Student volunteers help send books to incarcerated people across Appalachia
Over the past year, students at Virginia Tech have mailed almost 1000 books to incarcerated people across the state, part of a regional effort, known as the Appalachian Prison Book Project.
About a dozen volunteers, recently gathered to prepare the latest shipment of books. They wrapped books in plain white paper. Student Sydney Williams was addressing a book about gardening, to send to a reader who requested that type of how-to book.
Belle Owens helped organize this wrap party as a service project through her fraternity, Alpha Phi Omega. “I’m a reader, I love to read,” Owens said. “And reading all these notes from people who have the same interests as me, but live such different lifestyles, and are in such different places, I don’t know, it was really upsetting because I really feel like, we’re not all that different.”
The students match each book to a reader who is incarcerated at a Virginia prison or jail. The readers send letters, specifying the types of books they like.
“These letters always express gratitude for the books,” said Brian Britt is a professor in Virginia Tech’s Religion and Culture department who helped organize the Virginia Tech Prison Book Project, along with a handful of student volunteers.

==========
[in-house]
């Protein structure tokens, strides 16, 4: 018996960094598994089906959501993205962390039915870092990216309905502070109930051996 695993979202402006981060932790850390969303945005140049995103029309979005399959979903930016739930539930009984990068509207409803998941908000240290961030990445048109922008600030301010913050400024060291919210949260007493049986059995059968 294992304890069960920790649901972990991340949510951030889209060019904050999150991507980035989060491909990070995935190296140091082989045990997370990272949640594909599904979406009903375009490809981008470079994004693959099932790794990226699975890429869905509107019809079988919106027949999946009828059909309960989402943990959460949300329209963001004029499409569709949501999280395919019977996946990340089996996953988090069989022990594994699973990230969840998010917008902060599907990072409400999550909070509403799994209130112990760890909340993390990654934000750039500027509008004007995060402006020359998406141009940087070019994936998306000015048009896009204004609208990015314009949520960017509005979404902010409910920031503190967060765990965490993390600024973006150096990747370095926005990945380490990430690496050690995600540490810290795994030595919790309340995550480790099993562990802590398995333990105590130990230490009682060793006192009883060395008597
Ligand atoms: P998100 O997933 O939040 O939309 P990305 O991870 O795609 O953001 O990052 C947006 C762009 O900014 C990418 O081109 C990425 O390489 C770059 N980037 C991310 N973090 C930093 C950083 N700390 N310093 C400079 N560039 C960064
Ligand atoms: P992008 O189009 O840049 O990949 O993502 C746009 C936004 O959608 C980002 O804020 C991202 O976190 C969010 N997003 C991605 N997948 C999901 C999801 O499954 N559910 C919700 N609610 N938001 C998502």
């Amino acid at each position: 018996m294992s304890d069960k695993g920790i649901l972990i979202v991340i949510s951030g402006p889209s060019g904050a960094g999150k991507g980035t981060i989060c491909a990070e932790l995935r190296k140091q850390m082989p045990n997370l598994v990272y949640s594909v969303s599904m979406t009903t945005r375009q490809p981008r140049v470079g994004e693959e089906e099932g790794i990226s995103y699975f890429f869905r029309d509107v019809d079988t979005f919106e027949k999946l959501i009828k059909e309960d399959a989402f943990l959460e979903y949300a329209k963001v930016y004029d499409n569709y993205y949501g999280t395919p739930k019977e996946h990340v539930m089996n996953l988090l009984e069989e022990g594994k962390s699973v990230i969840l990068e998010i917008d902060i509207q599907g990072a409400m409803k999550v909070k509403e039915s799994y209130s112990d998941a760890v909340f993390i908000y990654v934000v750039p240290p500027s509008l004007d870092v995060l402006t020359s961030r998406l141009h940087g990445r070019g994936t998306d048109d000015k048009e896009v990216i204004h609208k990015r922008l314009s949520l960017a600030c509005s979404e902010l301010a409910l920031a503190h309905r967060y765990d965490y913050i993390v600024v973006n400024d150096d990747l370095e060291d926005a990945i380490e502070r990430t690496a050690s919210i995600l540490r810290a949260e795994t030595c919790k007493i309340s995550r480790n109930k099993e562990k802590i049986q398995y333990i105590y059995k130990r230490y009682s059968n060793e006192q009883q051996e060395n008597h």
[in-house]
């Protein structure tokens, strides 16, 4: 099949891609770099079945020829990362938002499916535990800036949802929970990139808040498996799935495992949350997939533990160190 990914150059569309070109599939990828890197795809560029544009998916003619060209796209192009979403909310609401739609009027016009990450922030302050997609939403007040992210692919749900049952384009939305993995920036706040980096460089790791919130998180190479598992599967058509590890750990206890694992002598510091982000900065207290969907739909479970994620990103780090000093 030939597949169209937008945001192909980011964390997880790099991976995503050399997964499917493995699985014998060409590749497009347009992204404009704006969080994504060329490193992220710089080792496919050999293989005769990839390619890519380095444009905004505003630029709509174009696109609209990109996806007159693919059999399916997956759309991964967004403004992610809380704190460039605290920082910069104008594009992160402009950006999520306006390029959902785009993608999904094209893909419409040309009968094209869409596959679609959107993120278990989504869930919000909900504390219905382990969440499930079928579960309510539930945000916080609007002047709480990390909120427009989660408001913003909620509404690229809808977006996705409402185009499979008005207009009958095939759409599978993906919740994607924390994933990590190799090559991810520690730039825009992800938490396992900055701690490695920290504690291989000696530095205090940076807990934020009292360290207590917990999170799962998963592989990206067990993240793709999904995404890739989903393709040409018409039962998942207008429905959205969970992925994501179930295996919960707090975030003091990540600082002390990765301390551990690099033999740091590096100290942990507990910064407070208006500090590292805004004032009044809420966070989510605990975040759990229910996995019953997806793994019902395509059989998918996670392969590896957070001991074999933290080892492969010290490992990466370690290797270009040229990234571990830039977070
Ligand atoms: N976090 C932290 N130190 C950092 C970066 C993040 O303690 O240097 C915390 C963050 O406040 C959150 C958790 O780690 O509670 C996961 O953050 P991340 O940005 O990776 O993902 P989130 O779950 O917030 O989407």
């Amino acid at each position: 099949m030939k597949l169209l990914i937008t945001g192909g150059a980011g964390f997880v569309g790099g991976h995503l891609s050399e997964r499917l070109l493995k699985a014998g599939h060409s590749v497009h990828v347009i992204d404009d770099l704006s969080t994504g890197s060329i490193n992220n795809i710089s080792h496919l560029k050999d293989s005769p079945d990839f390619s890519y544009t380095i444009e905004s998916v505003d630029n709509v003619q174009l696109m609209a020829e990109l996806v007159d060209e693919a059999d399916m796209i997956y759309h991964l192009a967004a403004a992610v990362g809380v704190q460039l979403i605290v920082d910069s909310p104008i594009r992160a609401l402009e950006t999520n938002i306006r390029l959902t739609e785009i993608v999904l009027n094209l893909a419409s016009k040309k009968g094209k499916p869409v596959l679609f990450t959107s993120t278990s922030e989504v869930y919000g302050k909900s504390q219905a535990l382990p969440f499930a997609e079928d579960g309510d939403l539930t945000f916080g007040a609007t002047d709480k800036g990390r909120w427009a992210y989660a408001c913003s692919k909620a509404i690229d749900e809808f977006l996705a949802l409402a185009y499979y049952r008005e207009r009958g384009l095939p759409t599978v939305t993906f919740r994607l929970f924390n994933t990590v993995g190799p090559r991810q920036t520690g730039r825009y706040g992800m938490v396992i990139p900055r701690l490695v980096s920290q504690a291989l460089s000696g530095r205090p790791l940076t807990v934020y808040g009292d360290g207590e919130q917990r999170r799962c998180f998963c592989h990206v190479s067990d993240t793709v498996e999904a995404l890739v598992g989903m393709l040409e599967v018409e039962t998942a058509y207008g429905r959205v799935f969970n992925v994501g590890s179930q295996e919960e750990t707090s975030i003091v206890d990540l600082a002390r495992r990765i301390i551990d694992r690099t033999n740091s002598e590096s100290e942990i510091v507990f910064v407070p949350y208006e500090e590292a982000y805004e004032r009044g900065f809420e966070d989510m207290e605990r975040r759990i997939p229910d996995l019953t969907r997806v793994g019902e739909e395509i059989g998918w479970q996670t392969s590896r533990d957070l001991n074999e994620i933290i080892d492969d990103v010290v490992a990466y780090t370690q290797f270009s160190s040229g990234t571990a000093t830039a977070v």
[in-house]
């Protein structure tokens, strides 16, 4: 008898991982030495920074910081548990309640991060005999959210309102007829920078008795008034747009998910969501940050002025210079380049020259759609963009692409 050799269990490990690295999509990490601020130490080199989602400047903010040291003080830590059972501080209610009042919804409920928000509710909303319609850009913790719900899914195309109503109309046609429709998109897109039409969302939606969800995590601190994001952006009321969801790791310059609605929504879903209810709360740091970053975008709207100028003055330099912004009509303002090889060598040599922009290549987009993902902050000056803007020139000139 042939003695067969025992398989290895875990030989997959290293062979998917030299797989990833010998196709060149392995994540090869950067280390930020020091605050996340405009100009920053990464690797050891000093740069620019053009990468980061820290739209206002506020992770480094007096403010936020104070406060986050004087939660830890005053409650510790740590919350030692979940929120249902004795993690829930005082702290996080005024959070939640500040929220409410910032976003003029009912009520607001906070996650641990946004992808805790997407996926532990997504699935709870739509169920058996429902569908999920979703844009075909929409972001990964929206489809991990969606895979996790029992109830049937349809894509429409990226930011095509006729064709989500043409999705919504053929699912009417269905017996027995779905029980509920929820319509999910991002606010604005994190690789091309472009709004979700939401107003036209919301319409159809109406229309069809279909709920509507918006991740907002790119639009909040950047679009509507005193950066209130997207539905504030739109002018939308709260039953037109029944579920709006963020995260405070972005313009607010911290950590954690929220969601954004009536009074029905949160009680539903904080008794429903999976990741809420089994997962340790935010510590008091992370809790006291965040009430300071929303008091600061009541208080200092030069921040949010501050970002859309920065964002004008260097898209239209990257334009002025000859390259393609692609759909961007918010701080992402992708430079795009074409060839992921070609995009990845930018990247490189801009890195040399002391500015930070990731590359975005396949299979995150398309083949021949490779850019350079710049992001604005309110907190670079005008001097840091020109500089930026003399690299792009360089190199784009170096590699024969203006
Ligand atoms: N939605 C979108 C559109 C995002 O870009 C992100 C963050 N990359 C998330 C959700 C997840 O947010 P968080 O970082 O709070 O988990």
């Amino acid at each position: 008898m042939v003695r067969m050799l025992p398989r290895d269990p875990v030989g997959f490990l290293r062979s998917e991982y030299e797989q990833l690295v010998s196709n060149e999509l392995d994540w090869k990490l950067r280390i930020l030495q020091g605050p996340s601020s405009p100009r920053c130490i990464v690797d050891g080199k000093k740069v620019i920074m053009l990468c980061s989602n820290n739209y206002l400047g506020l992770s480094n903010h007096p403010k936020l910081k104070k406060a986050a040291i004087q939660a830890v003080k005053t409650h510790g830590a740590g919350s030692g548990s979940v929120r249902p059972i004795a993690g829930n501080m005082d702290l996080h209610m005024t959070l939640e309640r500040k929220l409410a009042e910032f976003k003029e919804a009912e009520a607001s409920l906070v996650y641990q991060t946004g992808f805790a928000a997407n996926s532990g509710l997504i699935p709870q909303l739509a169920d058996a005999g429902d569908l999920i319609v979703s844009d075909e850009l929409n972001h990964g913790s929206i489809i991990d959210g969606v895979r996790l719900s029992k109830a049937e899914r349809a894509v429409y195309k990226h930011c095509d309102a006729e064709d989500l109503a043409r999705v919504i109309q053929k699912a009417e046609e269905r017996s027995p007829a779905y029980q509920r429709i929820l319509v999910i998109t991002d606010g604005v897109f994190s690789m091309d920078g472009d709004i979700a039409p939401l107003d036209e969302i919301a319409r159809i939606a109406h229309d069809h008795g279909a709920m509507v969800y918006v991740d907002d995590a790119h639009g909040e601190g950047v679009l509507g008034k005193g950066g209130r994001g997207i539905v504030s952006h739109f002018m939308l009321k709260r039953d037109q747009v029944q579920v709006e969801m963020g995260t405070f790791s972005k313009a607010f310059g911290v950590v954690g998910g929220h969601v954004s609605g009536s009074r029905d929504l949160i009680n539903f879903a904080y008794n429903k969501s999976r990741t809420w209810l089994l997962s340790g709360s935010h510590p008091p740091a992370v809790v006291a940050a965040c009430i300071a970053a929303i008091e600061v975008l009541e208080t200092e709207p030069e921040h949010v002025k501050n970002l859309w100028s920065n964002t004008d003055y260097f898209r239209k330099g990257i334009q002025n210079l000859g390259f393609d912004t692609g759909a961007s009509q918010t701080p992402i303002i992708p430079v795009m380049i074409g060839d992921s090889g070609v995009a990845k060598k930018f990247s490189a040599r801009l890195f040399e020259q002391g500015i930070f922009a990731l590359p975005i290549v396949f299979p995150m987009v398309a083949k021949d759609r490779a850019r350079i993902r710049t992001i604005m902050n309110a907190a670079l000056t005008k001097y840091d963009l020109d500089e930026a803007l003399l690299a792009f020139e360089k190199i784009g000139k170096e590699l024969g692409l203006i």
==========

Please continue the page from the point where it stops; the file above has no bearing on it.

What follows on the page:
“There have been letters that talk about the books helping them get through some very difficult personal struggles,” Britt said.
Some of the most common requests are how-to books for crafting or starting a business, and reference books, especially dictionaries.
The Virginia Tech Prison Book Project started in late 2021 through the. Volunteers have organized 22 of these “wrap parties” on campus. Books are donated by the community and can be dropped off at three locations in Blacksburg, including at Blacksburg Books.
The Virginia Tech project partners with the Appalachian Prison Book Project (APBP), which is based in Morgantown, West Virginia. “One of the goals of our organization is to engage folks in the wider Appalachian region with the important work of sending books and providing education to incarcerated people," said Lydia Welker, one of the organizers of the APBP. “The Virginia Tech group is an example of the dedication people in this community have to these issues. We’re grateful for their passion and excited to see this group grow.”
Welker said the Virginia Tech chapter is the first satellite project of APBP, but they are hoping to start a similar chapter in Charleston.
Since 2004, the APBP has mailed over 50,000 books to people in prisons and jails across Appalachia.